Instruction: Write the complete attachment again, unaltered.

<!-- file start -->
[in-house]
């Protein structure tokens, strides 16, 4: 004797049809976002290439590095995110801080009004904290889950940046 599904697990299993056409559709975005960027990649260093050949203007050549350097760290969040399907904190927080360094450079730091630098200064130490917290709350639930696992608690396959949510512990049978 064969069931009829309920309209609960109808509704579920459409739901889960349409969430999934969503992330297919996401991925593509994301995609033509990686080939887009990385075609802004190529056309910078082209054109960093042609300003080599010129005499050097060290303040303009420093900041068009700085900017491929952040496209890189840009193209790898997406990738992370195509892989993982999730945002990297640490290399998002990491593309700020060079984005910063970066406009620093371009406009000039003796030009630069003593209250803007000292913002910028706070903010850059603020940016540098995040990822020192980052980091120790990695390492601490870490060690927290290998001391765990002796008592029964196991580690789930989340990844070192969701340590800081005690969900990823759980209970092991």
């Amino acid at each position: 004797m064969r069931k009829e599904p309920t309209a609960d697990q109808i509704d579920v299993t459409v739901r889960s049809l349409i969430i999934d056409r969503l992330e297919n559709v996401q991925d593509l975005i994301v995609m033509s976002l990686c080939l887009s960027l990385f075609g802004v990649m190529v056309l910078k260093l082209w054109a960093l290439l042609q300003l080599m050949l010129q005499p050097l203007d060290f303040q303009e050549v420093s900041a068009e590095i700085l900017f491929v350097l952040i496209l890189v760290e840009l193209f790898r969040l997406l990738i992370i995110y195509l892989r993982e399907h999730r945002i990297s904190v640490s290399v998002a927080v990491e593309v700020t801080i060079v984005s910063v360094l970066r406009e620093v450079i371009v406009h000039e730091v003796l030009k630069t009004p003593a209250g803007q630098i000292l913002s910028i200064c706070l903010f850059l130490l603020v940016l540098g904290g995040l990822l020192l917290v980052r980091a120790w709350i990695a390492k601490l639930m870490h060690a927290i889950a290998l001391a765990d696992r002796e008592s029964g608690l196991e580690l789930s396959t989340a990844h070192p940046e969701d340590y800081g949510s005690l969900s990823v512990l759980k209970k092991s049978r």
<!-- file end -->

[in-house]
């Protein structure tokens, strides 16, 4: 004797049809976002290439590095995110801080009004904290889950940046 599904697990299993056409559709975005960027990649260093050949203007050549350097760290969040399907904190927080360094450079730091630098200064130490917290709350639930696992608690396959949510512990049978 064969069931009829309920309209609960109808509704579920459409739901889960349409969430999934969503992330297919996401991925593509994301995609033509990686080939887009990385075609802004190529056309910078082209054109960093042609300003080599010129005499050097060290303040303009420093900041068009700085900017491929952040496209890189840009193209790898997406990738992370195509892989993982999730945002990297640490290399998002990491593309700020060079984005910063970066406009620093371009406009000039003796030009630069003593209250803007000292913002910028706070903010850059603020940016540098995040990822020192980052980091120790990695390492601490870490060690927290290998001391765990002796008592029964196991580690789930989340990844070192969701340590800081005690969900990823759980209970092991």
């Amino acid at each position: 004797m064969r069931k009829e599904p309920t309209a609960d697990q109808i509704d579920v299993t459409v739901r889960s049809l349409i969430i999934d056409r969503l992330e297919n559709v996401q991925d593509l975005i994301v995609m033509s976002l990686c080939l887009s960027l990385f075609g802004v990649m190529v056309l910078k260093l082209w054109a960093l290439l042609q300003l080599m050949l010129q005499p050097l203007d060290f303040q303009e050549v420093s900041a068009e590095i700085l900017f491929v350097l952040i496209l890189v760290e840009l193209f790898r969040l997406l990738i992370i995110y195509l892989r993982e399907h999730r945002i990297s904190v640490s290399v998002a927080v990491e593309v700020t801080i060079v984005s910063v360094l970066r406009e620093v450079i371009v406009h000039e730091v003796l030009k630069t009004p003593a209250g803007q630098i000292l913002s910028i200064c706070l903010f850059l130490l603020v940016l540098g904290g995040l990822l020192l917290v980052r980091a120790w709350i990695a390492k601490l639930m870490h060690a927290i889950a290998l001391a765990d696992r002796e008592s029964g608690l196991e580690l789930s396959t989340a990844h070192p940046e969701d340590y800081g949510s005690l969900s990823v512990l759980k209970k092991s049978r």